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Really? I wouldn't fancy having to teach it - although I have successfully used the extract where he cuts the rope..

 

I can't see it working with the students I teach but I can see that there are certain demographics that it could be successful with.

 

AQA have put some very interesting set texts in their new specs including "Mr Pip" and "Purple Hibiscus".

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Not sure if this is in the right place, but it was either this or Biography I thought. I'm sure someone will move it if necessary.

 

Even though the story that Joe Simpson tells within this book was known, reading about it was both eye opening and emotional.

 

It relates the story of Joe and his climbing friend Simon who, in 1985 set out to climb one of the unconquered peaks in the Peruvian Andes. Their base camp was at least two days ride from civilisation with only one other person with them, Richard, who was to remain at base camp. For those who don’t know the story of this climb, suffice to say that both Joe and Simon have to face arduous and dangers conditions and make desperate decisions that has probably changed them totally.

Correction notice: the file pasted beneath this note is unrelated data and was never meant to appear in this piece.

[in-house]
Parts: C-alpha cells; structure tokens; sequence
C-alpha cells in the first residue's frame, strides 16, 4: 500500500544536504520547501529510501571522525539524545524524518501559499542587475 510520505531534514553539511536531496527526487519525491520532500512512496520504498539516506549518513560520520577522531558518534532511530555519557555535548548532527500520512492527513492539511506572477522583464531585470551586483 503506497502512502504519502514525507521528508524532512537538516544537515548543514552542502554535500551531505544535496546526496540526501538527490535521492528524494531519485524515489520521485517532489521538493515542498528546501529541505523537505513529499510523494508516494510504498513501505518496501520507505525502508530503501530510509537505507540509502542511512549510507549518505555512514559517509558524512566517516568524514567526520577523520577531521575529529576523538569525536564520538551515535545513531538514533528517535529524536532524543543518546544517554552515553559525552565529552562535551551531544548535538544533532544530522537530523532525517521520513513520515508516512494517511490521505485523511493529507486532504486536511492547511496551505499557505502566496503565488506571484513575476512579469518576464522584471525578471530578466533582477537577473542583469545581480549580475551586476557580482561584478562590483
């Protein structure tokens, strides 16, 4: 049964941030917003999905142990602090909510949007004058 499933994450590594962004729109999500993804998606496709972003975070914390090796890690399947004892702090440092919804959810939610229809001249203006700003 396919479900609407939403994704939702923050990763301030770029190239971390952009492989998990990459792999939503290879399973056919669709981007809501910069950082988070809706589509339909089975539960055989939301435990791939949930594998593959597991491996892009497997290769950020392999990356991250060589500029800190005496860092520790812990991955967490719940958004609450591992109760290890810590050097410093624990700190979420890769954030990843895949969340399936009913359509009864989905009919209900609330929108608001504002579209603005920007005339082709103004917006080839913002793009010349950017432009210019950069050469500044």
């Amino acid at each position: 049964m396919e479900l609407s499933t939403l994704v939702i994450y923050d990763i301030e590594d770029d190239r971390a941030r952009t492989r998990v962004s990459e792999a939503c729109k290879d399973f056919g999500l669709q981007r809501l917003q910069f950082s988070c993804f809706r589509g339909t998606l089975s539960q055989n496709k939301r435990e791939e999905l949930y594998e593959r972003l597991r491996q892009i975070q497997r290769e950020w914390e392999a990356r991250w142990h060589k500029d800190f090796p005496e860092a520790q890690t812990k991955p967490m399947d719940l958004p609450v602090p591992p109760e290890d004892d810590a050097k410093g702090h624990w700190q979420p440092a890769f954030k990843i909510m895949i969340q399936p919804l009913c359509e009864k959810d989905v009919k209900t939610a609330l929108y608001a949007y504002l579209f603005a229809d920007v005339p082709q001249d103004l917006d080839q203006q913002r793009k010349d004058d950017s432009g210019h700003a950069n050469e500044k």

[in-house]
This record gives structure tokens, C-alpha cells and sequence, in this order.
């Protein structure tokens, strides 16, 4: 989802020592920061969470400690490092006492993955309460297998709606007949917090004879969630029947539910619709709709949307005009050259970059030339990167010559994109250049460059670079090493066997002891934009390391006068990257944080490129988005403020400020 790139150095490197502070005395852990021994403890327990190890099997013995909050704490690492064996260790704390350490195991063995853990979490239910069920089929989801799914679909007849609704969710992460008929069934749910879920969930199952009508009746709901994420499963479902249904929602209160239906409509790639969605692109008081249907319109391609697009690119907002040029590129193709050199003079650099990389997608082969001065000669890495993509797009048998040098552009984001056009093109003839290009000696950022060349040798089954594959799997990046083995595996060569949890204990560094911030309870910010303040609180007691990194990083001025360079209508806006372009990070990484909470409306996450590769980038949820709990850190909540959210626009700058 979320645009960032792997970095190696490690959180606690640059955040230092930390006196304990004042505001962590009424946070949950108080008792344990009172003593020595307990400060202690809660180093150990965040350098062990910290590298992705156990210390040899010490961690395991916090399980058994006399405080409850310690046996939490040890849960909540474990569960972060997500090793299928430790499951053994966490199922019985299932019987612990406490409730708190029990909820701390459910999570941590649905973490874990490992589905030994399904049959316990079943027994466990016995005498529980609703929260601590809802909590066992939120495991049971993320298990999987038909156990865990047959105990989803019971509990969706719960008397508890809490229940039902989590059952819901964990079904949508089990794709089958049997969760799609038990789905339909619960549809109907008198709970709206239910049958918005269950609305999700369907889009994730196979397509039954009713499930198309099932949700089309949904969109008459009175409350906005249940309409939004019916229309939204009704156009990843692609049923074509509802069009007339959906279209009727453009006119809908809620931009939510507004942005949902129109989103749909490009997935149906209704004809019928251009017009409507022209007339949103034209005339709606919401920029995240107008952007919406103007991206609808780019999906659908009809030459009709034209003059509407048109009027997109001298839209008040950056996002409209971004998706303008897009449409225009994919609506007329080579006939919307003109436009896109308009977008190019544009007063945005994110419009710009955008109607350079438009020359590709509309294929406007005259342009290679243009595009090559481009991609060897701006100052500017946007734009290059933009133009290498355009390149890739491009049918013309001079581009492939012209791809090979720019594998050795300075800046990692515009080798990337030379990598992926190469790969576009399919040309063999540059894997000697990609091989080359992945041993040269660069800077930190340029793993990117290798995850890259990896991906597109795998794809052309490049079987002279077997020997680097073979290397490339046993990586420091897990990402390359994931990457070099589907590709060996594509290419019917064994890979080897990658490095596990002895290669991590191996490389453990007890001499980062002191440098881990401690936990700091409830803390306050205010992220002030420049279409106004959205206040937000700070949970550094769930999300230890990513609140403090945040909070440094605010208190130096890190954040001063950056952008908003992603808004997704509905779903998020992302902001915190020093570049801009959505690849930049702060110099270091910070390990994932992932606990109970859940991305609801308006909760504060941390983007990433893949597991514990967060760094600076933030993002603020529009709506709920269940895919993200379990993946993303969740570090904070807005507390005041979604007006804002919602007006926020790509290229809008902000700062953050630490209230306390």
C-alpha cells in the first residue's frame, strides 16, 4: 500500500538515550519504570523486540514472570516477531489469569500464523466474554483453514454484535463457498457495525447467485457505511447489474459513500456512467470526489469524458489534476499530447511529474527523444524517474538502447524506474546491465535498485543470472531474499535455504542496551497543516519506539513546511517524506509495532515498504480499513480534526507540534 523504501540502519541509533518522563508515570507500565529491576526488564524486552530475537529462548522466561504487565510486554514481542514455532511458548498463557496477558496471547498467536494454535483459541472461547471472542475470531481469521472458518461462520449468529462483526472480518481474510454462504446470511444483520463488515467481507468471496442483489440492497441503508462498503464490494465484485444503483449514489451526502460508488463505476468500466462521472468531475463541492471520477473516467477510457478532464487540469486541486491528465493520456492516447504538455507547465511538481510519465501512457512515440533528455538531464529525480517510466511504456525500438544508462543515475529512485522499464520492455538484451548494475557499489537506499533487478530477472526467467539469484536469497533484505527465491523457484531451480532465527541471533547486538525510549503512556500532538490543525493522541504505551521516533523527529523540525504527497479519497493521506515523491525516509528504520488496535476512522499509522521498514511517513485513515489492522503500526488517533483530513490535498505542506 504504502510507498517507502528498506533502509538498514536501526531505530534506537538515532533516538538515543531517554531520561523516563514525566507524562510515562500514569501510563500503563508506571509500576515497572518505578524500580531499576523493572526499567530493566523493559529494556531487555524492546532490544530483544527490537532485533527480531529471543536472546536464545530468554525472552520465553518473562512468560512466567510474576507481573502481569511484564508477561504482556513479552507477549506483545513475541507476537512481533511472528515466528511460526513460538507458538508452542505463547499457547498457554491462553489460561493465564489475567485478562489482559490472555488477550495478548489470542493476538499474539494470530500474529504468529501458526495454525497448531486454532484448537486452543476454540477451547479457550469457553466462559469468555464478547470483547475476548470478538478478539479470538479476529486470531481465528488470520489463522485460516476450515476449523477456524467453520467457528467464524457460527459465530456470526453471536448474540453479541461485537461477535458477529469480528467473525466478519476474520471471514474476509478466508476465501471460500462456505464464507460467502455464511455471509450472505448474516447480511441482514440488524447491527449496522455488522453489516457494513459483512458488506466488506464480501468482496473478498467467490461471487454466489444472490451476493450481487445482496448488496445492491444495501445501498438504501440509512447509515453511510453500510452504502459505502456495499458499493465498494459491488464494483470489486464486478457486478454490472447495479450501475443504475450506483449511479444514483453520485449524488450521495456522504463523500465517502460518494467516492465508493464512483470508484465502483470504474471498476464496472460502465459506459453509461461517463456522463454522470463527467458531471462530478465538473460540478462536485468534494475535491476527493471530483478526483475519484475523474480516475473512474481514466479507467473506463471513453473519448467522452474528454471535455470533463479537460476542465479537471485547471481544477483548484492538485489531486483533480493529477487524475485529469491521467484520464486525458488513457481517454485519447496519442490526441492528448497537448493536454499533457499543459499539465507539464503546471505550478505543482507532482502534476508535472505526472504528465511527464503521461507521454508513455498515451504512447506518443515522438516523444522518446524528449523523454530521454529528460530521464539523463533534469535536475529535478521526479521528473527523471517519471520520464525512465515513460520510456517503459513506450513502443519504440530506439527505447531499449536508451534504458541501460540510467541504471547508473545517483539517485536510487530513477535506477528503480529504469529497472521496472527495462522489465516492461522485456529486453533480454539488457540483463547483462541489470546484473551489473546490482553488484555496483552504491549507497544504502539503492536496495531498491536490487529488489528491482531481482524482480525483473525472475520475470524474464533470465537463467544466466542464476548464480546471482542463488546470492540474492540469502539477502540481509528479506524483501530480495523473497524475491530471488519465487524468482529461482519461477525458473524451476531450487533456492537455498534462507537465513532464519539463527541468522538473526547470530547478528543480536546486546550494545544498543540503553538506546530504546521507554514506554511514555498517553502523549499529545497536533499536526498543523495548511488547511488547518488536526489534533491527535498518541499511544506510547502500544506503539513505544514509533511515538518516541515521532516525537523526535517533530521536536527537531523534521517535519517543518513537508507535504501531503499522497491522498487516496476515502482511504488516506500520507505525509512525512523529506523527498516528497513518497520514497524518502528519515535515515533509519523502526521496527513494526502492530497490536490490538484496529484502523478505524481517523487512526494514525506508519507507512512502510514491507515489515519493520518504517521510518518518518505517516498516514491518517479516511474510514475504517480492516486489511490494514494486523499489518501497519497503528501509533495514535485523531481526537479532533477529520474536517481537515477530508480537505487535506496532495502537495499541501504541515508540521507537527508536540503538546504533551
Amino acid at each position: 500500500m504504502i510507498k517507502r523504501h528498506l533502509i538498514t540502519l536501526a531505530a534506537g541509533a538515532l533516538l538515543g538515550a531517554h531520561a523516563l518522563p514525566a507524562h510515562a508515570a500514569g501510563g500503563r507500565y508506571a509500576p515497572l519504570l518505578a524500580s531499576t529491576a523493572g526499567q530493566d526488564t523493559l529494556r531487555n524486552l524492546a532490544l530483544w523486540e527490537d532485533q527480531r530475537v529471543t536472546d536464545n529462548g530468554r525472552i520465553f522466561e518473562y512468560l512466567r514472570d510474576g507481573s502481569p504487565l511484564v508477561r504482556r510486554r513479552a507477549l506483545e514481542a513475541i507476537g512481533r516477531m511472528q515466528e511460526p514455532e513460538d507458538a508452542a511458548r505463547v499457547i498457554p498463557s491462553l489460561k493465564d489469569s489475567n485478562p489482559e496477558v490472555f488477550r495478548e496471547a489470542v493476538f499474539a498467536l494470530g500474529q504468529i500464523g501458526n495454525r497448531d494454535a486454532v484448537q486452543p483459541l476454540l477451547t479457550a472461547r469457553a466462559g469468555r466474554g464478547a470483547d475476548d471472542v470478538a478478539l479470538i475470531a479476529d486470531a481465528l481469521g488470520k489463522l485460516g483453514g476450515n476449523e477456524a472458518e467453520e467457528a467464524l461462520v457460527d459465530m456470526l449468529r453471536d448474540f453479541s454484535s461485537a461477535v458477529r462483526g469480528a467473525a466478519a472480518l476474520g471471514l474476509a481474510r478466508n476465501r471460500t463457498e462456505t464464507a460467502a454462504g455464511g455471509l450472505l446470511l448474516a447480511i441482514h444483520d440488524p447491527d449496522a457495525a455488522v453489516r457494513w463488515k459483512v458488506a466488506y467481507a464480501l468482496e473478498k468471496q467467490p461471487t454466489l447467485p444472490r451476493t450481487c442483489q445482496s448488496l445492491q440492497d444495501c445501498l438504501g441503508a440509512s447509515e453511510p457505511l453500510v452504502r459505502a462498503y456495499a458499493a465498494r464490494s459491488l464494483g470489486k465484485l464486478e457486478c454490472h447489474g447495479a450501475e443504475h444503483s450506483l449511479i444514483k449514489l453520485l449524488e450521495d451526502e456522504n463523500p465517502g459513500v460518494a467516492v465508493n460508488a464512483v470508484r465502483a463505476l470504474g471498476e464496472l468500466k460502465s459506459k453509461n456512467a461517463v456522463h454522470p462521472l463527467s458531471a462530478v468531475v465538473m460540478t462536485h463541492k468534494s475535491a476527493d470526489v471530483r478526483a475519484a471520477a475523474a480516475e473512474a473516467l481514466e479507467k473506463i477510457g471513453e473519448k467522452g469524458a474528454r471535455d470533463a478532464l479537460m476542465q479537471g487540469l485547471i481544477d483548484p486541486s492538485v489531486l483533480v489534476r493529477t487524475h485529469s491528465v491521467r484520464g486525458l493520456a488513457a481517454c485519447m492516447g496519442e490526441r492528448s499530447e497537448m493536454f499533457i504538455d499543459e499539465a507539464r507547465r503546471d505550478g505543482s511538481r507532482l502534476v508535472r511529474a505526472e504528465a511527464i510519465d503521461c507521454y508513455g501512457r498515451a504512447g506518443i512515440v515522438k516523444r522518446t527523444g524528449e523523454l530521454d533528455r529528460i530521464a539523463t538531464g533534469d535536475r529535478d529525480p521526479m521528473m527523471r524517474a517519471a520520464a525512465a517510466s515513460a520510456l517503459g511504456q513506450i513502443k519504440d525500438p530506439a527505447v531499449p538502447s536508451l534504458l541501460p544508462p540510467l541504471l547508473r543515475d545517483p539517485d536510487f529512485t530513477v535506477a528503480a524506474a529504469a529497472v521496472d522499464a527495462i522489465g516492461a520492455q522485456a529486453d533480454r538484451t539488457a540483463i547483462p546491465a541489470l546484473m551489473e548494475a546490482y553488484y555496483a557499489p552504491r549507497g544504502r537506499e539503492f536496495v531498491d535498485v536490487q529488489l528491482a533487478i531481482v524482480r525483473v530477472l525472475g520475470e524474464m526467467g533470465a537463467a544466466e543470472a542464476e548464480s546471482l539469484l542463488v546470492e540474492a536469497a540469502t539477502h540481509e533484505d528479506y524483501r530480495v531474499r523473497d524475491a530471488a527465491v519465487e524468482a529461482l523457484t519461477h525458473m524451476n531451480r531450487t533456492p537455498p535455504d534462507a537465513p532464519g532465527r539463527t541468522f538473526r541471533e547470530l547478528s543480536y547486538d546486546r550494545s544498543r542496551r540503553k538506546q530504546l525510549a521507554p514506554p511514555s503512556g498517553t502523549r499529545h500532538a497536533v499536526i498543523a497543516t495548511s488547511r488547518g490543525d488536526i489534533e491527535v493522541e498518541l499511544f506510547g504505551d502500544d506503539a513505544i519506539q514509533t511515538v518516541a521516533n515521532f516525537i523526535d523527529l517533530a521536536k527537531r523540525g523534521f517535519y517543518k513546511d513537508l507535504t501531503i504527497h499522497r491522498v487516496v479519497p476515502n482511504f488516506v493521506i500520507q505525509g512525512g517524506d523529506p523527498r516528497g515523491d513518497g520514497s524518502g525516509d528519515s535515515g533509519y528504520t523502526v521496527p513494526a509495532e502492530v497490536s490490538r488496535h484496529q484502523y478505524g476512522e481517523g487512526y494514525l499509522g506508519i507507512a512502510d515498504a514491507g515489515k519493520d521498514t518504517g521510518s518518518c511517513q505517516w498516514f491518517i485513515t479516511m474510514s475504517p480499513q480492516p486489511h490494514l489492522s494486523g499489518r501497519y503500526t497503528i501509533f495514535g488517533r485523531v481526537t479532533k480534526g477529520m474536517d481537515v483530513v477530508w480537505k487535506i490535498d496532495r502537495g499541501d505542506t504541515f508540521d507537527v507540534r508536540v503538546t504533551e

This story need not have been told at all. But the fact is that the decisions that were taken on that climb polarised the climbing fraternity and other outside it too into two camps; those who thought Simon made the right the decision and those who did not. For this reason Joe wrote this book.

 

The way this story is told is both emotional and factual. Some of the climbing terminology was difficult to understand at first but as the climb unfolded that becomes secondary to the emotional turmoil and activities of the climbers themselves. Despite some graphic descriptions of physical hardships and human suffering as well as the mental torment both Simon and Joe go through, when you get to the end of the book you know that it was worse, far worse, than the way Joe has expressed it.

 

This is a book that I didn’t want to read when I started – it felt too remote for my understanding – yet the prose kept holding me and compelling me to read on. An amazing adventure – a very personal journey – very well written book – something that will haunt me for some time.